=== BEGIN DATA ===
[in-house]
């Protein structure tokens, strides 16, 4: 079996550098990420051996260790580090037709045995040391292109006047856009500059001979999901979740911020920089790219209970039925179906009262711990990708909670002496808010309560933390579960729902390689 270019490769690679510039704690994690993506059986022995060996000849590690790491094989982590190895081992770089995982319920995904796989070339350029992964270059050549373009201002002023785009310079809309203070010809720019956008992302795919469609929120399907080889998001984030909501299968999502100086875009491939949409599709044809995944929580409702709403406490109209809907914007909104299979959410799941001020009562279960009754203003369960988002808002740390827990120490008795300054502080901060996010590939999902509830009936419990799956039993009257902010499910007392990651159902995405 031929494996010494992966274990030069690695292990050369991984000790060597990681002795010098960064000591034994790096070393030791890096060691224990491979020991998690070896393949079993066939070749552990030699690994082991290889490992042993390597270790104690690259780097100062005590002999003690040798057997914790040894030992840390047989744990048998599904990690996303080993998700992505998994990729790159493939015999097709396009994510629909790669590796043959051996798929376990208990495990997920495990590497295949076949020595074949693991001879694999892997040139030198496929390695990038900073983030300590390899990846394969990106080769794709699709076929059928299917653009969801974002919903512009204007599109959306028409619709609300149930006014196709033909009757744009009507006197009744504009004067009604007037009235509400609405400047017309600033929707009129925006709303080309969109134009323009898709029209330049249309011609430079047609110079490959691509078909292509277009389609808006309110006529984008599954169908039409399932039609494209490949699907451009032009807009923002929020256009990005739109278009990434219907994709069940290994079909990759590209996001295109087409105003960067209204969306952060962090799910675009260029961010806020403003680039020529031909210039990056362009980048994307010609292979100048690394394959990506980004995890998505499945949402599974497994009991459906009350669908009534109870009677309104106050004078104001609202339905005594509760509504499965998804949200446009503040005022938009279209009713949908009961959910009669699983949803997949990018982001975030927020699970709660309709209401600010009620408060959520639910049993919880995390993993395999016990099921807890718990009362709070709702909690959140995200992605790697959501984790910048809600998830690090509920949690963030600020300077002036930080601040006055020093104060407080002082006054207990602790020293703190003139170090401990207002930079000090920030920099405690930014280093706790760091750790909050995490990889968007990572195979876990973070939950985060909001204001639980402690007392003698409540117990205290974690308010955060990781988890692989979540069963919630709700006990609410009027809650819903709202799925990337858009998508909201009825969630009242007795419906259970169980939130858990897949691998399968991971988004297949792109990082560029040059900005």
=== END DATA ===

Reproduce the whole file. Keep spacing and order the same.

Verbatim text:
[in-house]
């Protein structure tokens, strides 16, 4: 079996550098990420051996260790580090037709045995040391292109006047856009500059001979999901979740911020920089790219209970039925179906009262711990990708909670002496808010309560933390579960729902390689 270019490769690679510039704690994690993506059986022995060996000849590690790491094989982590190895081992770089995982319920995904796989070339350029992964270059050549373009201002002023785009310079809309203070010809720019956008992302795919469609929120399907080889998001984030909501299968999502100086875009491939949409599709044809995944929580409702709403406490109209809907914007909104299979959410799941001020009562279960009754203003369960988002808002740390827990120490008795300054502080901060996010590939999902509830009936419990799956039993009257902010499910007392990651159902995405 031929494996010494992966274990030069690695292990050369991984000790060597990681002795010098960064000591034994790096070393030791890096060691224990491979020991998690070896393949079993066939070749552990030699690994082991290889490992042993390597270790104690690259780097100062005590002999003690040798057997914790040894030992840390047989744990048998599904990690996303080993998700992505998994990729790159493939015999097709396009994510629909790669590796043959051996798929376990208990495990997920495990590497295949076949020595074949693991001879694999892997040139030198496929390695990038900073983030300590390899990846394969990106080769794709699709076929059928299917653009969801974002919903512009204007599109959306028409619709609300149930006014196709033909009757744009009507006197009744504009004067009604007037009235509400609405400047017309600033929707009129925006709303080309969109134009323009898709029209330049249309011609430079047609110079490959691509078909292509277009389609808006309110006529984008599954169908039409399932039609494209490949699907451009032009807009923002929020256009990005739109278009990434219907994709069940290994079909990759590209996001295109087409105003960067209204969306952060962090799910675009260029961010806020403003680039020529031909210039990056362009980048994307010609292979100048690394394959990506980004995890998505499945949402599974497994009991459906009350669908009534109870009677309104106050004078104001609202339905005594509760509504499965998804949200446009503040005022938009279209009713949908009961959910009669699983949803997949990018982001975030927020699970709660309709209401600010009620408060959520639910049993919880995390993993395999016990099921807890718990009362709070709702909690959140995200992605790697959501984790910048809600998830690090509920949690963030600020300077002036930080601040006055020093104060407080002082006054207990602790020293703190003139170090401990207002930079000090920030920099405690930014280093706790760091750790909050995490990889968007990572195979876990973070939950985060909001204001639980402690007392003698409540117990205290974690308010955060990781988890692989979540069963919630709700006990609410009027809650819903709202799925990337858009998508909201009825969630009242007795419906259970169980939130858990897949691998399968991971988004297949792109990082560029040059900005």